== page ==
Athena goddess patron of Ancient Athens Greece
The story of how Ancient Athens Greece was named goes a long way back to the times when “gods walked the earth” and comes to the present time in the form of a myth.
Knowing the myth of Athena Goddess makes for a nice story to share with your party at the dining room table the night before your visit to Athens, Greece.
The legend says that Athena goddess of wisdom, war, strength and justice and Poseidon, god of the seas, both wanted to be patrons of Athens city and argued over it.
They were just about to start fighting over the city when Athena goddess came up with an idea: whoever gave the people of the city the best gift would be the winner of the dispute.
Cecrops, a demigod, was pronounced an arbitrator and waited for Athens and Poseidon to come up with something of value for the city.
Poseidon offered his gift first: he demonstrated his power by striking the Acropolis with his triton and caused a spring of water to come out. At first, people were delighted but then realized the water was salty, just like the seas and oceans that Poseidon ruled.
Athena goddess was next to show what she had to offer: she struck the ground with her spear and an olive tree grew out of it. This was seen as a much more useful gift as it symbolized peace and prosperity and that was exactly what Athens needed.
Besides, the olive tree was also a source of food, oil and wood. When you climb the Athens Acropolis you will actually see the olive trees on the slope below the Athens Parthenon and you will remember this myth.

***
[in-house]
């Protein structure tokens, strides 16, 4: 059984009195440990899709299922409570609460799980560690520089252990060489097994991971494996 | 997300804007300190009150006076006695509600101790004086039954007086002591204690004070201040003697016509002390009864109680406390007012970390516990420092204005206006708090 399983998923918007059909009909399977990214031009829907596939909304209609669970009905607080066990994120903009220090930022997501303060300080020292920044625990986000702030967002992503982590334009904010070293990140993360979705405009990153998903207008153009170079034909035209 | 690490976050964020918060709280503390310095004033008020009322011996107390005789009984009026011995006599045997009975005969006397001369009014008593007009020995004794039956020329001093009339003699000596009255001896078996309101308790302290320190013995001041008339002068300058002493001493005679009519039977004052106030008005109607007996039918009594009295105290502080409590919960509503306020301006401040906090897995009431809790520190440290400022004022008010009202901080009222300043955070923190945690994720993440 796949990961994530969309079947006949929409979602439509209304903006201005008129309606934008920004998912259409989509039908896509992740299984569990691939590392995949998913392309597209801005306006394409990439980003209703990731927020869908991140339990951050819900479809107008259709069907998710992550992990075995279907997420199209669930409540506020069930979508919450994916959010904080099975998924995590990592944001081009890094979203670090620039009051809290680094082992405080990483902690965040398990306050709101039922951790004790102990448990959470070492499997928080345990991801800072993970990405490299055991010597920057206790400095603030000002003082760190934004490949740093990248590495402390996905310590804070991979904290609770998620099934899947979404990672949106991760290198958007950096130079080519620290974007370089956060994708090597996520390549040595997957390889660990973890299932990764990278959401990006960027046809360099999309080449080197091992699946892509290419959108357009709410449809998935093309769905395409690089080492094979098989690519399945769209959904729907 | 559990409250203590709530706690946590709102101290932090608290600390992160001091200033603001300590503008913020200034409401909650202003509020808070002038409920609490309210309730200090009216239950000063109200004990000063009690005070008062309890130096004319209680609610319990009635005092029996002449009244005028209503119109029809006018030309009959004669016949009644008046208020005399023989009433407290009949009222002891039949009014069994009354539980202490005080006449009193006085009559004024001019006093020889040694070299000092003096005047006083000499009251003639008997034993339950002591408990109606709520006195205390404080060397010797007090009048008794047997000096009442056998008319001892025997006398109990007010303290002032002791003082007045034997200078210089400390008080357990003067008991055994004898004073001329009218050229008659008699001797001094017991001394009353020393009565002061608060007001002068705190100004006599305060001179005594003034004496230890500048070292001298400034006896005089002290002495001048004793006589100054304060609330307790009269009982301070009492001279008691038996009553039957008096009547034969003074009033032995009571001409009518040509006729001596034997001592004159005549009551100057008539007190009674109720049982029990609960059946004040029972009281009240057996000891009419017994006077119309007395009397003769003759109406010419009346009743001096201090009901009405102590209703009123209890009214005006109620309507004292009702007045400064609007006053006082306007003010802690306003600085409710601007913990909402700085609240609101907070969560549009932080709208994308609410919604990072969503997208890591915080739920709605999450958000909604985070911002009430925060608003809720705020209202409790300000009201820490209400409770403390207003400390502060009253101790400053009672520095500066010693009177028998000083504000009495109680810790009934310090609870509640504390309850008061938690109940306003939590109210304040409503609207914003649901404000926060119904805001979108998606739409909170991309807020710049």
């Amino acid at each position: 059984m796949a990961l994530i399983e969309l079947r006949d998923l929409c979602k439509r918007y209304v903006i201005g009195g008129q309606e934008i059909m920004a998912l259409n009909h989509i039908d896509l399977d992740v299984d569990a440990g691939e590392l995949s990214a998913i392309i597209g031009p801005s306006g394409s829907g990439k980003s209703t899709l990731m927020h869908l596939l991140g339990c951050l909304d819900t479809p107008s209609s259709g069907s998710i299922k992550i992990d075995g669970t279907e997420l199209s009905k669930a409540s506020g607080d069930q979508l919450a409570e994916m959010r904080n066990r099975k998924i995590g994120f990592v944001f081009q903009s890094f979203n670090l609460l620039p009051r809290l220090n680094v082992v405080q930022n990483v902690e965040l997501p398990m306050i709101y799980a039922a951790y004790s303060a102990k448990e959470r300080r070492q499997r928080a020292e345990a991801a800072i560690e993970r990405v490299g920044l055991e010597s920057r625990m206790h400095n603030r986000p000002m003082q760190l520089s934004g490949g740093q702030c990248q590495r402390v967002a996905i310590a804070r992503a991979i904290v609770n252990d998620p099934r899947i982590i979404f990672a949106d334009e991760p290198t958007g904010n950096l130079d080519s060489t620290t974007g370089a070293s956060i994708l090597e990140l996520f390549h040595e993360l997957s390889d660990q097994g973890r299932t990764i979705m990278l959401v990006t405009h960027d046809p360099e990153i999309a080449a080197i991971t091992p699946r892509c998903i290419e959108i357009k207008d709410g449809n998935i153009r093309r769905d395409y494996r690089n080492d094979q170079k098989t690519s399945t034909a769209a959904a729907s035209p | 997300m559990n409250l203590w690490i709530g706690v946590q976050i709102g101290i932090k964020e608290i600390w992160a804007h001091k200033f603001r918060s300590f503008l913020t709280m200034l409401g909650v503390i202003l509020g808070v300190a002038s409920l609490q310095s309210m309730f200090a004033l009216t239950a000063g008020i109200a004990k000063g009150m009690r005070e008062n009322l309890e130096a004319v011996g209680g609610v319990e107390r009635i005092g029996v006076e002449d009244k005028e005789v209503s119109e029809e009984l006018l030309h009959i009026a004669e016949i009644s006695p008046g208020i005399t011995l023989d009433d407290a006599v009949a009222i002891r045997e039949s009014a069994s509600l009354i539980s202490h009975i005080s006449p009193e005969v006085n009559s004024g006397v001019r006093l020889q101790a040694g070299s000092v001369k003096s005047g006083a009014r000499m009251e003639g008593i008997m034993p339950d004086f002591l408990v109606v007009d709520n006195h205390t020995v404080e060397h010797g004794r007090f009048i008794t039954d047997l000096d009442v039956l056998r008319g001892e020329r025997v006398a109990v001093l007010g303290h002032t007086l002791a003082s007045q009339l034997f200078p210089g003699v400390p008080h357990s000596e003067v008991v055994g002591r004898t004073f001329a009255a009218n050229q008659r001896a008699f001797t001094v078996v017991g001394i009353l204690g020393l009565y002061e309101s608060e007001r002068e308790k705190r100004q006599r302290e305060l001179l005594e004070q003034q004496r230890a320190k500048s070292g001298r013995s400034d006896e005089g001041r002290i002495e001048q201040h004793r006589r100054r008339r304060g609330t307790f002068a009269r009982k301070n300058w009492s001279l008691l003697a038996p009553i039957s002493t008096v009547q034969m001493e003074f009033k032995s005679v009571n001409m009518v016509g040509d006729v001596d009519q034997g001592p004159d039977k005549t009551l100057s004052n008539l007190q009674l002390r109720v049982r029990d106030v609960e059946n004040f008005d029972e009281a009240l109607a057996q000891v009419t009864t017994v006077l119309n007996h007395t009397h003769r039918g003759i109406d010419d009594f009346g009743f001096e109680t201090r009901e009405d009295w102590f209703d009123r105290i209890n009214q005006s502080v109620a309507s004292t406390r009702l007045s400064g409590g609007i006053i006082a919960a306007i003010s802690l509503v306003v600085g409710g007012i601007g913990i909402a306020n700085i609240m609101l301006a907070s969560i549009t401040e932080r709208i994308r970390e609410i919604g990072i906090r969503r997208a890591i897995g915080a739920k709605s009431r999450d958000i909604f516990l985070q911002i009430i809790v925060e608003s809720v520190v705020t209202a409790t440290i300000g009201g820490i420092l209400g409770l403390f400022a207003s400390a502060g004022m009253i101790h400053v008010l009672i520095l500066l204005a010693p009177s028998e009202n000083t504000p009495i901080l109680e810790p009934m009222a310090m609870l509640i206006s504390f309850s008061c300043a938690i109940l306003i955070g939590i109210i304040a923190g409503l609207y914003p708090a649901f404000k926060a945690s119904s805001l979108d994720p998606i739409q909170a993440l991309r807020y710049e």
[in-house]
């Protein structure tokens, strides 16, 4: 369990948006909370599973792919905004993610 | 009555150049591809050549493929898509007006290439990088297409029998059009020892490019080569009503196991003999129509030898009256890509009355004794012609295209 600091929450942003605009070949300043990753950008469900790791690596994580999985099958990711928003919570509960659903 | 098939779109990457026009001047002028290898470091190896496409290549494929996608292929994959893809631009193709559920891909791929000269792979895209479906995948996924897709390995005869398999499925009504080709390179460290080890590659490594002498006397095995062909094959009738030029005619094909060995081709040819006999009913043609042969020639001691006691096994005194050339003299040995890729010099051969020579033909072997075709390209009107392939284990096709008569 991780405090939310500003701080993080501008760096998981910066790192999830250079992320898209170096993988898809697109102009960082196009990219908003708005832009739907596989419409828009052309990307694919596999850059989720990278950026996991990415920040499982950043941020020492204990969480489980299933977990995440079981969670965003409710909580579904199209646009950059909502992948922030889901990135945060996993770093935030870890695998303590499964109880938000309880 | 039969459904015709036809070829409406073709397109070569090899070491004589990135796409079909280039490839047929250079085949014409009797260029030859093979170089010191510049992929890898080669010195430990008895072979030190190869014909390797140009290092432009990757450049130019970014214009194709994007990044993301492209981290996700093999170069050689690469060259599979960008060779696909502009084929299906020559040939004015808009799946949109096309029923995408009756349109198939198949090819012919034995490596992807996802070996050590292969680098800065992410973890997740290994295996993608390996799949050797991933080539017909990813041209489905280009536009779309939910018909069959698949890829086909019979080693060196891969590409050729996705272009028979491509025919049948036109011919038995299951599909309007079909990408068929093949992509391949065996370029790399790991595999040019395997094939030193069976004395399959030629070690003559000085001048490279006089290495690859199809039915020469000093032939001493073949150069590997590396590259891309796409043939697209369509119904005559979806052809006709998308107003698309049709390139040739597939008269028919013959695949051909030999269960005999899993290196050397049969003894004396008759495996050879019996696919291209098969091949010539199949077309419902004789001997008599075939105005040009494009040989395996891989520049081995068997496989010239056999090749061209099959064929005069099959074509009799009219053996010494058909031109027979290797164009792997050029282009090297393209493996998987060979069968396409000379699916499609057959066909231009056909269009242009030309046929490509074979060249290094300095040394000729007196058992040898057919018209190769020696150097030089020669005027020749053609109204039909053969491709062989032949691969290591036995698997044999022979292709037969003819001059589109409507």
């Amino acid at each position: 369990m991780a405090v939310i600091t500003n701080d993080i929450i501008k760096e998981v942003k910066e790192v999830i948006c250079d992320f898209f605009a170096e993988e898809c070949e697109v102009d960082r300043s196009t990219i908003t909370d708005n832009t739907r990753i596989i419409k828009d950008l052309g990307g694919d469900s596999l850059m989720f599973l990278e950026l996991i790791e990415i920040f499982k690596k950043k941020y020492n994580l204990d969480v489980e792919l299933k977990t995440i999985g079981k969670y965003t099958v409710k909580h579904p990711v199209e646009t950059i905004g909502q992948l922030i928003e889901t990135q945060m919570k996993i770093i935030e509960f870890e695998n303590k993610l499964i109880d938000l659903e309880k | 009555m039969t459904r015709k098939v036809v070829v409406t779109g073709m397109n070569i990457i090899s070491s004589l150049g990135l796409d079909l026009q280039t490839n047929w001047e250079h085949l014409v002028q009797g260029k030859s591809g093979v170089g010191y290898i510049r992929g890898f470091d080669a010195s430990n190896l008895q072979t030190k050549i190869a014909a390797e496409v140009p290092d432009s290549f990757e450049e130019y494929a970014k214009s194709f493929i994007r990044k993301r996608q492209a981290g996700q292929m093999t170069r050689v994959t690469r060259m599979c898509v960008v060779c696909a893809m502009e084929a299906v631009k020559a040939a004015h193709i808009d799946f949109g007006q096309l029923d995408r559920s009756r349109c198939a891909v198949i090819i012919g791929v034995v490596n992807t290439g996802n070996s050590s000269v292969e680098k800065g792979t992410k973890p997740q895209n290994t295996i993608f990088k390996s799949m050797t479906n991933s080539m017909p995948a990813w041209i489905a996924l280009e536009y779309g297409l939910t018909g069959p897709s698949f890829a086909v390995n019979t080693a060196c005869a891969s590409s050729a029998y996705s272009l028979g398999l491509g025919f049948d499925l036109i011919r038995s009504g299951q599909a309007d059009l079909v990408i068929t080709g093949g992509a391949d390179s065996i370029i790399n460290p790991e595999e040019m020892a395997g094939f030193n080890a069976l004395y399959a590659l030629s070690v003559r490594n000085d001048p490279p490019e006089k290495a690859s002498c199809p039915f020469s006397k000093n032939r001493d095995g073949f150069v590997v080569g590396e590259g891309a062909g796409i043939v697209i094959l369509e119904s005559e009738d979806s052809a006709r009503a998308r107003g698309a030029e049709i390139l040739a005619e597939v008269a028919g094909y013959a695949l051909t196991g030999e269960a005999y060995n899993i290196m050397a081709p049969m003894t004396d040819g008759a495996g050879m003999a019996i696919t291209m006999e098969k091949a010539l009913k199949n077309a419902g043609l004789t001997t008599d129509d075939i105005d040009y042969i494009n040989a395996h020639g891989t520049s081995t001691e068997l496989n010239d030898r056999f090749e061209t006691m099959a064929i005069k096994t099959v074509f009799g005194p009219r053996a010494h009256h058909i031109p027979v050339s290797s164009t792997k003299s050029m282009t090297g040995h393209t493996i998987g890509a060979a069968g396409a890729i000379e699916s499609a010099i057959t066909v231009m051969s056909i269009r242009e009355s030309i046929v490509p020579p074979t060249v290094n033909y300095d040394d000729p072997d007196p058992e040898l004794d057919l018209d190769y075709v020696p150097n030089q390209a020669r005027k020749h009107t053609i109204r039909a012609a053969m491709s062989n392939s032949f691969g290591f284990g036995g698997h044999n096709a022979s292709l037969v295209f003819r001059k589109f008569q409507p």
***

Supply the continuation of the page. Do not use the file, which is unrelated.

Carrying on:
Thus, Athena the goddess won and got the privilege of naming the city after herself.
It’s also interesting to know that the temple of Athens Parthenon, the biggest temple on the Athens Acropolis, is dedicated to Athena, too. Namely, Athena never had a lover and was known as Athena Parthenos, “Virgin Athena”. So, the temple Parthenon, takes its name from this title.
Athena goddess is often symbolized by an owl. The owl is a bird which sees clearly at night and is thus associated with wisdom.
That’s why you will also often see the owl on replicas of ancient gold/silver coins sold in jewelry stores in the Athens Plaka! You will also recognize Athena if you remember she is depicted as a young woman wearing a helmet and a shield.
You can find out more about the goddess Athena in The Encyclopedia of the Goddess Athena.